Apical cell escape from the neuroepithelium and cell transformation during terminal lip fusion in the house shrew embryo

Kinya Yasui, Youichiro Ninomiya, Noriko Osumi-Yamashita, Shunji Shibanai, Kazuhiro Eto

Research output: Contribution to journalArticlepeer-review

9 Citations (Scopus)

Abstract

The house shrew embryo has many cells in the ventricular lumen and on the luminal surface of the fusing terminal lip of the cephalic neural tube. The origin and fate of these cells were studied by means of light and electron microscopy, and by DiI labeling in a whole-embryo culture system. The cells appeared at stage 11A and persisted until stage 12A. Most of the cells seemed to originate from the neuroepithelium, as shown by frequent observations of epithelial cell escape and DiI labeling analysis. The cells on the luminal surface sometimes showed apoptotic features, but were not subjected to phagocytosis. Some of the escaping cells seemed to migrate to the ventral part of the prosencephalic neuropore and insert themselves into it. Others separated from the luminal surface and floated into the lumen. It seems likely that the floating cells either become autolyzed, or else change into macrophage-like cells, the latter alternative being supported by the results of DiI labeling. The macrophage-like cells actively phagocytosed the other degenerating cells and apoptotic bodies. These observations suggest that the apical escape of cells may play an important role in the remodeling of the neural fold during the terminal lip fusion, and that early neuroepitheial cells may have the potential to become cells with vigorous phagocytic activity, like macrophages.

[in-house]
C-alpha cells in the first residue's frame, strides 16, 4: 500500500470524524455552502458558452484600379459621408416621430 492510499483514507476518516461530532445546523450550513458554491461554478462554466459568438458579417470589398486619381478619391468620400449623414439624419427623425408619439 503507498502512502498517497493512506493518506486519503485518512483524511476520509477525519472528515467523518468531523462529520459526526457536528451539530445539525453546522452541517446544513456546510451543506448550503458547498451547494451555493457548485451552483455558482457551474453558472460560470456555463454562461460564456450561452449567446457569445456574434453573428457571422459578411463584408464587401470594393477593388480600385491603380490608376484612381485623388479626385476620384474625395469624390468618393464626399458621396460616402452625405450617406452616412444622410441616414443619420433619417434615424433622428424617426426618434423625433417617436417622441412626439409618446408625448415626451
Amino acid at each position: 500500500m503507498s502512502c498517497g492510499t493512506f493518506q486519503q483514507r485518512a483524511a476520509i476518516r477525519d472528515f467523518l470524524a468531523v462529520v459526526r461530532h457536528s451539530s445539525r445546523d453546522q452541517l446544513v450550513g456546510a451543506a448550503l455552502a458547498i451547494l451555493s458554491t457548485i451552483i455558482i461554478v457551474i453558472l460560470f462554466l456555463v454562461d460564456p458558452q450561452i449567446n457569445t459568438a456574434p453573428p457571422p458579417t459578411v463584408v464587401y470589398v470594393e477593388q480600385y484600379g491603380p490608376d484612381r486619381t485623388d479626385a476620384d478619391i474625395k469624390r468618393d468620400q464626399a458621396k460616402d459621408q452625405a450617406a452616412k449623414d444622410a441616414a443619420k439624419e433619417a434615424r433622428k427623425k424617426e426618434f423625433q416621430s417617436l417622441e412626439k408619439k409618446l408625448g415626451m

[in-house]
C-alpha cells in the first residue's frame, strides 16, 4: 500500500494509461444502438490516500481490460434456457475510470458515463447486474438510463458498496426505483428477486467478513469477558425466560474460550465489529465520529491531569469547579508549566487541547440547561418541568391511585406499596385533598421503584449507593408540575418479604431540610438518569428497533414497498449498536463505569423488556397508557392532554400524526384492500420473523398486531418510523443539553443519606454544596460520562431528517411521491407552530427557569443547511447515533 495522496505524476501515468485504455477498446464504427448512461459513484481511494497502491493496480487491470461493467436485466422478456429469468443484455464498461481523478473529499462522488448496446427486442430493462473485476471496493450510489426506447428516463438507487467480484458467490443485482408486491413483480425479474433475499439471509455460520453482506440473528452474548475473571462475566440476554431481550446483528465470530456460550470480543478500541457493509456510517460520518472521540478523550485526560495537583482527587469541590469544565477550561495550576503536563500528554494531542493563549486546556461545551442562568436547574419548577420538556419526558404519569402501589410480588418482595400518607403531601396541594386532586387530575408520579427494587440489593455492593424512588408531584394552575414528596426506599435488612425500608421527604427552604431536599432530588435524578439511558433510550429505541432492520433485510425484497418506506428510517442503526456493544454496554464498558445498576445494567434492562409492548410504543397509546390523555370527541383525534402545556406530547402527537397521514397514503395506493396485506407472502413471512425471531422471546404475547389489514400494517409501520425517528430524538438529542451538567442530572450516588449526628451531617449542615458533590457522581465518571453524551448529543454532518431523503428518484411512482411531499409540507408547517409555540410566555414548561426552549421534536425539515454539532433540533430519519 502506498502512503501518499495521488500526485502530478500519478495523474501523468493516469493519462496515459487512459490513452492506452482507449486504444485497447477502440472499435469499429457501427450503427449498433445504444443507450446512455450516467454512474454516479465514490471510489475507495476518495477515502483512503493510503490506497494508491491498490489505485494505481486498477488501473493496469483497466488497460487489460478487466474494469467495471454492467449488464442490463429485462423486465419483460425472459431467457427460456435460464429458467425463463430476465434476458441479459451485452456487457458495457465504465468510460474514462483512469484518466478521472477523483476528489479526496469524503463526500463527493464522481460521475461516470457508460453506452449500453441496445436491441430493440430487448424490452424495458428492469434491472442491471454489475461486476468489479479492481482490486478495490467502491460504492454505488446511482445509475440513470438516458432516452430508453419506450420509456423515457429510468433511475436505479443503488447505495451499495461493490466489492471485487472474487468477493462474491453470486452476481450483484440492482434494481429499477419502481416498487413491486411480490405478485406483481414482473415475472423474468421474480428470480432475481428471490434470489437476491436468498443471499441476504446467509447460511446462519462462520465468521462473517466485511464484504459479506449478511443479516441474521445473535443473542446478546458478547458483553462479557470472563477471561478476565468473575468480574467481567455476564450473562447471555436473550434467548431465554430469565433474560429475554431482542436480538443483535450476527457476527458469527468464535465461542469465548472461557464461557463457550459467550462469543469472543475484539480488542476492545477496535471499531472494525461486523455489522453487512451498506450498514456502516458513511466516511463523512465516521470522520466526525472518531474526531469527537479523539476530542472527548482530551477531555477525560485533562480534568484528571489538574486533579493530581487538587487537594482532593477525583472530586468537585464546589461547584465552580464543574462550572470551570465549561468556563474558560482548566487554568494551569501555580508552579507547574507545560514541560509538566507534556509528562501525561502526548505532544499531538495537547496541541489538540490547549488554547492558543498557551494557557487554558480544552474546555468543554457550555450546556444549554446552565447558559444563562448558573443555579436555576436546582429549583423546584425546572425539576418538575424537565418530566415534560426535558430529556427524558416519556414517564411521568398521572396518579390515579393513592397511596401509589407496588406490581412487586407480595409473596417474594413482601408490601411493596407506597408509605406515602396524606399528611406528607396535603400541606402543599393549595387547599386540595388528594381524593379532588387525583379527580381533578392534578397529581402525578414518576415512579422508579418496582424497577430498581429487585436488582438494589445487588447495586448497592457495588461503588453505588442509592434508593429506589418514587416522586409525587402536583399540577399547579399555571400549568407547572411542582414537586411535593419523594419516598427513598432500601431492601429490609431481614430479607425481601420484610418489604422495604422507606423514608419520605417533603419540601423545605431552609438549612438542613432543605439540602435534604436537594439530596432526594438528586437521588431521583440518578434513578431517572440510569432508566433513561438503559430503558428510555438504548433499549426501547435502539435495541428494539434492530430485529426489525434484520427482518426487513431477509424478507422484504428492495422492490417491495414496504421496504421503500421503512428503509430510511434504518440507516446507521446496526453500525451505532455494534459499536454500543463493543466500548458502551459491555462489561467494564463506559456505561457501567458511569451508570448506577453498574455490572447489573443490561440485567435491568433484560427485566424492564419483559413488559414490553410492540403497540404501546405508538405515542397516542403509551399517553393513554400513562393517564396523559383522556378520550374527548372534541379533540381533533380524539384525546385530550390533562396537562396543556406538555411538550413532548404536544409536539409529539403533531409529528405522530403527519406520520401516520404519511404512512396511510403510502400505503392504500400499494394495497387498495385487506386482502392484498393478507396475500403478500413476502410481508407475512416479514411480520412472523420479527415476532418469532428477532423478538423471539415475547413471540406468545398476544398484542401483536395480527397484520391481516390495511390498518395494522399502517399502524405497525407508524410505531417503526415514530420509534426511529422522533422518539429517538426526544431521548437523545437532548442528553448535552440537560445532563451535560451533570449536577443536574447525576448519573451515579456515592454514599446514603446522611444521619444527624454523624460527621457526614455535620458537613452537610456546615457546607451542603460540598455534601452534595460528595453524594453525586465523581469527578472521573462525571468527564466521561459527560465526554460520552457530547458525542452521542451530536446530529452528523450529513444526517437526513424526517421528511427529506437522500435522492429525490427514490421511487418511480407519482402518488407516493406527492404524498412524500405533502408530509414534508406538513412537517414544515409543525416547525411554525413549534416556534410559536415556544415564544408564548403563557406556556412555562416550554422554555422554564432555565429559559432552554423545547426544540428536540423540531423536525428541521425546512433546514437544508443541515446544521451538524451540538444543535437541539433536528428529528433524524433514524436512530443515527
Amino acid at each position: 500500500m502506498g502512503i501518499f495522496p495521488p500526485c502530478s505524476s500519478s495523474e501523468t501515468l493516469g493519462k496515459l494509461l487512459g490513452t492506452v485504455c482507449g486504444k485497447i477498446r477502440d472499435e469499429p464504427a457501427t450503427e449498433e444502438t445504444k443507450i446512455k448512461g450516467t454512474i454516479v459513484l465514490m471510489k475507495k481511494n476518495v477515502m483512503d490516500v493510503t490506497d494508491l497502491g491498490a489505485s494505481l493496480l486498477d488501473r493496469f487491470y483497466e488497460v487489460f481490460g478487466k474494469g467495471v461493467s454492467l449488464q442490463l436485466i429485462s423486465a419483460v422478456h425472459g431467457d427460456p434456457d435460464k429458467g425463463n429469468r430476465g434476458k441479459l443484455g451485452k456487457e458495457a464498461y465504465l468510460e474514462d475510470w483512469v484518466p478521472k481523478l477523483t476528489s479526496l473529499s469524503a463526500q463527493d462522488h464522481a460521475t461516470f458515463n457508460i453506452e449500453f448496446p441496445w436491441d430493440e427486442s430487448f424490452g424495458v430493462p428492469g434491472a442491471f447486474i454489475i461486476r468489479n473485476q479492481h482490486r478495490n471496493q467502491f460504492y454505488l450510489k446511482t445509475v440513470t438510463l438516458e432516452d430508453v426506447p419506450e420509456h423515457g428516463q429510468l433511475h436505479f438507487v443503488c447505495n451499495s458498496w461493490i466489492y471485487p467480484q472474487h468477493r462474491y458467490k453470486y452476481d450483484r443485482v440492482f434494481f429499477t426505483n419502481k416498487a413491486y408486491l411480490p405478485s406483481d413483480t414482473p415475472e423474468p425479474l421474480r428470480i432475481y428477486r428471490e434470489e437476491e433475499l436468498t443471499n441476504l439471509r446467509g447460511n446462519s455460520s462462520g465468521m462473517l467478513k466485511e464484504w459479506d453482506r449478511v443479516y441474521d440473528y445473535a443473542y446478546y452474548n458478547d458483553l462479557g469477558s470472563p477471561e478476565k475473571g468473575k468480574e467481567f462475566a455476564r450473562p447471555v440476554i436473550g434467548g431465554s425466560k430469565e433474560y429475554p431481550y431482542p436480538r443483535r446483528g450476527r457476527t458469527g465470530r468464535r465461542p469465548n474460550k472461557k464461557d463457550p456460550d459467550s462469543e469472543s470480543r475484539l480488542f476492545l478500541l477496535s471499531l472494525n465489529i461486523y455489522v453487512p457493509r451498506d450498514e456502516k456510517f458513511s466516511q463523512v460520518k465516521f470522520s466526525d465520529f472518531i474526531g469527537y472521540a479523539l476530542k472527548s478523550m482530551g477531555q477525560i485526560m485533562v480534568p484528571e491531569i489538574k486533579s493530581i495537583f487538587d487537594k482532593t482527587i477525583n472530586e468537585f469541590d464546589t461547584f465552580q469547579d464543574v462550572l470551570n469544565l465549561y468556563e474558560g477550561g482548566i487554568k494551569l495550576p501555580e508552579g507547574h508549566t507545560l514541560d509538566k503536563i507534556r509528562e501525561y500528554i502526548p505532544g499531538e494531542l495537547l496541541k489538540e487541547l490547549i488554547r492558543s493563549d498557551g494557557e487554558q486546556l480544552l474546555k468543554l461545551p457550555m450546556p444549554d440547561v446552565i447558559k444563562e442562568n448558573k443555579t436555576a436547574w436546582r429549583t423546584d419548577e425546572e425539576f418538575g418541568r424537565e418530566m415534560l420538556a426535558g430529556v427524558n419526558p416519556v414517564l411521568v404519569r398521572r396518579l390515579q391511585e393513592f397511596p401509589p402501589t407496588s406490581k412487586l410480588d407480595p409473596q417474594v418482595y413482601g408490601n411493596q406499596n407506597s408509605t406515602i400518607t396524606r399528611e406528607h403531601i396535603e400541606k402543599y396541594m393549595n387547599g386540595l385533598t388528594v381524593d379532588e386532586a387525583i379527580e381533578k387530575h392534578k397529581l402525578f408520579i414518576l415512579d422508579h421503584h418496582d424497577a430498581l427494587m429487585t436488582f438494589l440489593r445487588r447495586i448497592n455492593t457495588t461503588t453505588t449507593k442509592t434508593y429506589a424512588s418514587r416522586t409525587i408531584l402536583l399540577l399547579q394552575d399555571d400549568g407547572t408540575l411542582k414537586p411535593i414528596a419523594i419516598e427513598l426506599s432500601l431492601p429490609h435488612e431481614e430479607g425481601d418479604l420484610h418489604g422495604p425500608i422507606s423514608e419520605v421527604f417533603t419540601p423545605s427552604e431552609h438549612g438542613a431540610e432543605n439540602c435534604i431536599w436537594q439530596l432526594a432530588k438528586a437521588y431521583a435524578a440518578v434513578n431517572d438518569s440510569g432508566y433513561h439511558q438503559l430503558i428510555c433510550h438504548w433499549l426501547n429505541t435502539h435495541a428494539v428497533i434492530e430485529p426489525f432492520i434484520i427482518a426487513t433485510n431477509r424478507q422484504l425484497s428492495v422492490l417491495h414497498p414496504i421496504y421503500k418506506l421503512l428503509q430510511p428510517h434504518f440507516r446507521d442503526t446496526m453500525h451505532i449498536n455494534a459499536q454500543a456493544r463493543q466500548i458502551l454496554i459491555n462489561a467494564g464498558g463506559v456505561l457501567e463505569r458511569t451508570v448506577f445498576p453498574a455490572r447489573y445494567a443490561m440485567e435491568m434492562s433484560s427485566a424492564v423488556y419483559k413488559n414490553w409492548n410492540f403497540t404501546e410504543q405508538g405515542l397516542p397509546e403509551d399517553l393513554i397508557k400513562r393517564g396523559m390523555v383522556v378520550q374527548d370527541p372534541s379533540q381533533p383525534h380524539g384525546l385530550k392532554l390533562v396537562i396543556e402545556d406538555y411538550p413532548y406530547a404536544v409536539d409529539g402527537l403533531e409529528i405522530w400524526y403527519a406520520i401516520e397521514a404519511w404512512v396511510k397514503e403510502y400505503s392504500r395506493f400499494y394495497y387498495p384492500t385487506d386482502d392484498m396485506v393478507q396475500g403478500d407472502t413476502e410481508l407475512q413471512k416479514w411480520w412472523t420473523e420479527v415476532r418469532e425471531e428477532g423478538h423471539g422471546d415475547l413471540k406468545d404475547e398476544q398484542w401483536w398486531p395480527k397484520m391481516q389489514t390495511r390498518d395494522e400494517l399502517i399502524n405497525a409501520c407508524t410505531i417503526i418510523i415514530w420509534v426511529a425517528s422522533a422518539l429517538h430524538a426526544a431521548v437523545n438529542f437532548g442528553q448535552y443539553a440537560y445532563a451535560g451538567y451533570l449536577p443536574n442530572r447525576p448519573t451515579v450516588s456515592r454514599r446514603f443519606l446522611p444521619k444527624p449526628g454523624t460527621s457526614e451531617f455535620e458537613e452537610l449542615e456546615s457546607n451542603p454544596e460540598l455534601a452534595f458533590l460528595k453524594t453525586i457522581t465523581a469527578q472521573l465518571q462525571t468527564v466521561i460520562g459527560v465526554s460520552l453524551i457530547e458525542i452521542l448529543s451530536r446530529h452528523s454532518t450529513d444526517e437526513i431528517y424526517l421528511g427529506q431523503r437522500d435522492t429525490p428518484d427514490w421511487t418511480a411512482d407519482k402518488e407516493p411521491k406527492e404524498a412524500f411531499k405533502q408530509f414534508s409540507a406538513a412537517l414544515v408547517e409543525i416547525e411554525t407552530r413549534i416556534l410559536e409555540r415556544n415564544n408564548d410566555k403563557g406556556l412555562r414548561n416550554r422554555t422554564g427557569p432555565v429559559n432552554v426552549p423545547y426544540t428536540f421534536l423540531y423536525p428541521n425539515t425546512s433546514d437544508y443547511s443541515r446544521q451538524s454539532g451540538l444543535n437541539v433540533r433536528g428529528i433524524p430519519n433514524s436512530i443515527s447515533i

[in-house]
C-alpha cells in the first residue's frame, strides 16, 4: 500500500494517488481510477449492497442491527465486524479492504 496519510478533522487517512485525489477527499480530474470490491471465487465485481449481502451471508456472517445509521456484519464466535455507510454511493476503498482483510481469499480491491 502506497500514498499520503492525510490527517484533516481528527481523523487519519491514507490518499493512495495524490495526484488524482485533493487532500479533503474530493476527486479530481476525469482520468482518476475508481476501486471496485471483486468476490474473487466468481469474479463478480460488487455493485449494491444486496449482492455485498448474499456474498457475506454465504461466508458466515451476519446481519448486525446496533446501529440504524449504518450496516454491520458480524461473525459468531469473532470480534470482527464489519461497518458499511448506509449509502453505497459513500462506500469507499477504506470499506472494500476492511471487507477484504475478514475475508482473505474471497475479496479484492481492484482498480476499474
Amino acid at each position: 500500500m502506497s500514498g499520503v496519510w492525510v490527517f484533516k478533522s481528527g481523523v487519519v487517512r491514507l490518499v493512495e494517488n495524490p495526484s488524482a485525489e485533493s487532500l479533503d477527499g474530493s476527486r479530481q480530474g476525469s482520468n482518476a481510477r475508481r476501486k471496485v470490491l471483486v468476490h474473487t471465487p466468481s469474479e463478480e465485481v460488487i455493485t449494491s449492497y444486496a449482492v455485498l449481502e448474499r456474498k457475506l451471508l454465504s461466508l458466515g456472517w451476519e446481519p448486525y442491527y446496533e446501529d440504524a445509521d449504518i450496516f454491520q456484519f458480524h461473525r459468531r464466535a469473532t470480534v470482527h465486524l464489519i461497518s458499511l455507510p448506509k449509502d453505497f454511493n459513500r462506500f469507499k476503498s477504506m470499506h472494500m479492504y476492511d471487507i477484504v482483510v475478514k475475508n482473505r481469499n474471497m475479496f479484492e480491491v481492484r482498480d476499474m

Original languageEnglish
Pages (from-to)463-473
Number of pages11
JournalAnatomy and Embryology
Volume189
Issue number6
DOIs
Publication statusPublished - 1994 Jun
Externally publishedYes

Keywords

  • Cell death
  • Macrophage-like cells
  • Neural tube closure
  • Neuroepithelium
  • Whole-embryo culture

ASJC Scopus subject areas

  • Anatomy
  • Embryology
  • Developmental Biology
  • Cell Biology

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